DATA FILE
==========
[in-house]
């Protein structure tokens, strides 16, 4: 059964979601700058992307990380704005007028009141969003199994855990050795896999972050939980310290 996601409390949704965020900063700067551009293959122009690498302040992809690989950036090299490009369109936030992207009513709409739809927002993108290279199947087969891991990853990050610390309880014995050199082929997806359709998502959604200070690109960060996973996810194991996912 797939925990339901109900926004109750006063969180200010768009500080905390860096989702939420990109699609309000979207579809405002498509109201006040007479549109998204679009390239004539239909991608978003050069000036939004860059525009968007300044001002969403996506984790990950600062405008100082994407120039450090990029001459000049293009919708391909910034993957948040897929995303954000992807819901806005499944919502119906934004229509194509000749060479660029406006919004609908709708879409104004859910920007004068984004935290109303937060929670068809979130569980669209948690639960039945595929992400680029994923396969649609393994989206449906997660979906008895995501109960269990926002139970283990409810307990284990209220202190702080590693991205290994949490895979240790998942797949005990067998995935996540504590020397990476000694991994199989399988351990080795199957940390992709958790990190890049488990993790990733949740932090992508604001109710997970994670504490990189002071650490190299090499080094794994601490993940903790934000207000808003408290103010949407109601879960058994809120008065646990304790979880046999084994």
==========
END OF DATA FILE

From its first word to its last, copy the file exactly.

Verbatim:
[in-house]
């Protein structure tokens, strides 16, 4: 059964979601700058992307990380704005007028009141969003199994855990050795896999972050939980310290 996601409390949704965020900063700067551009293959122009690498302040992809690989950036090299490009369109936030992207009513709409739809927002993108290279199947087969891991990853990050610390309880014995050199082929997806359709998502959604200070690109960060996973996810194991996912 797939925990339901109900926004109750006063969180200010768009500080905390860096989702939420990109699609309000979207579809405002498509109201006040007479549109998204679009390239004539239909991608978003050069000036939004860059525009968007300044001002969403996506984790990950600062405008100082994407120039450090990029001459000049293009919708391909910034993957948040897929995303954000992807819901806005499944919502119906934004229509194509000749060479660029406006919004609908709708879409104004859910920007004068984004935290109303937060929670068809979130569980669209948690639960039945595929992400680029994923396969649609393994989206449906997660979906008895995501109960269990926002139970283990409810307990284990209220202190702080590693991205290994949490895979240790998942797949005990067998995935996540504590020397990476000694991994199989399988351990080795199957940390992709958790990190890049488990993790990733949740932090992508604001109710997970994670504490990189002071650490190299090499080094794994601490993940903790934000207000808003408290103010949407109601879960058994809120008065646990304790979880046999084994």